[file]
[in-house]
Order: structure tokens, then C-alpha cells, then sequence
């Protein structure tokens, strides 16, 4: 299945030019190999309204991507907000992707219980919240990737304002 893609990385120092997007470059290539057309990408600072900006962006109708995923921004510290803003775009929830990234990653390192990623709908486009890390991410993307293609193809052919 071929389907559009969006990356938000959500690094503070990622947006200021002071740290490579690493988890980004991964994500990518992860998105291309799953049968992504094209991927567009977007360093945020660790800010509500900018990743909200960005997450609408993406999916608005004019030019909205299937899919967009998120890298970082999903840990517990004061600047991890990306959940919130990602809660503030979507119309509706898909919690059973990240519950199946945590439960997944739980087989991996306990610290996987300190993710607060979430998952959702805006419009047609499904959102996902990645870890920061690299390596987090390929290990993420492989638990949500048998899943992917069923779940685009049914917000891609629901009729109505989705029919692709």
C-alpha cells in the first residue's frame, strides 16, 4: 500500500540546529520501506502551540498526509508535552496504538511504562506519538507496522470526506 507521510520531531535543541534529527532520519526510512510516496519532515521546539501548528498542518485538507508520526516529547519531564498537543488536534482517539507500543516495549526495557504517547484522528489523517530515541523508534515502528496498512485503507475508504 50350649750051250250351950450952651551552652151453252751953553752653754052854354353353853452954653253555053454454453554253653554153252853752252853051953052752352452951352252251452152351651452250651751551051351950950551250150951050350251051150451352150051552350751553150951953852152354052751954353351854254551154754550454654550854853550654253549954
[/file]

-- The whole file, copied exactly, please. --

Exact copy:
[in-house]
Order: structure tokens, then C-alpha cells, then sequence
């Protein structure tokens, strides 16, 4: 299945030019190999309204991507907000992707219980919240990737304002 893609990385120092997007470059290539057309990408600072900006962006109708995923921004510290803003775009929830990234990653390192990623709908486009890390991410993307293609193809052919 071929389907559009969006990356938000959500690094503070990622947006200021002071740290490579690493988890980004991964994500990518992860998105291309799953049968992504094209991927567009977007360093945020660790800010509500900018990743909200960005997450609408993406999916608005004019030019909205299937899919967009998120890298970082999903840990517990004061600047991890990306959940919130990602809660503030979507119309509706898909919690059973990240519950199946945590439960997944739980087989991996306990610290996987300190993710607060979430998952959702805006419009047609499904959102996902990645870890920061690299390596987090390929290990993420492989638990949500048998899943992917069923779940685009049914917000891609629901009729109505989705029919692709």
C-alpha cells in the first residue's frame, strides 16, 4: 500500500540546529520501506502551540498526509508535552496504538511504562506519538507496522470526506 507521510520531531535543541534529527532520519526510512510516496519532515521546539501548528498542518485538507508520526516529547519531564498537543488536534482517539507500543516495549526495557504517547484522528489523517530515541523508534515502528496498512485503507475508504 50350649750051250250351950450952651551552652151453252751953553752653754052854354353353853452954653253555053454454453554253653554153252853752252853051953052752352452951352252251452152351651452250651751551051351950950551250150951050350251051150451352150051552350751553150951953852152354052751954353351854254551154754550454654550854853550654253549954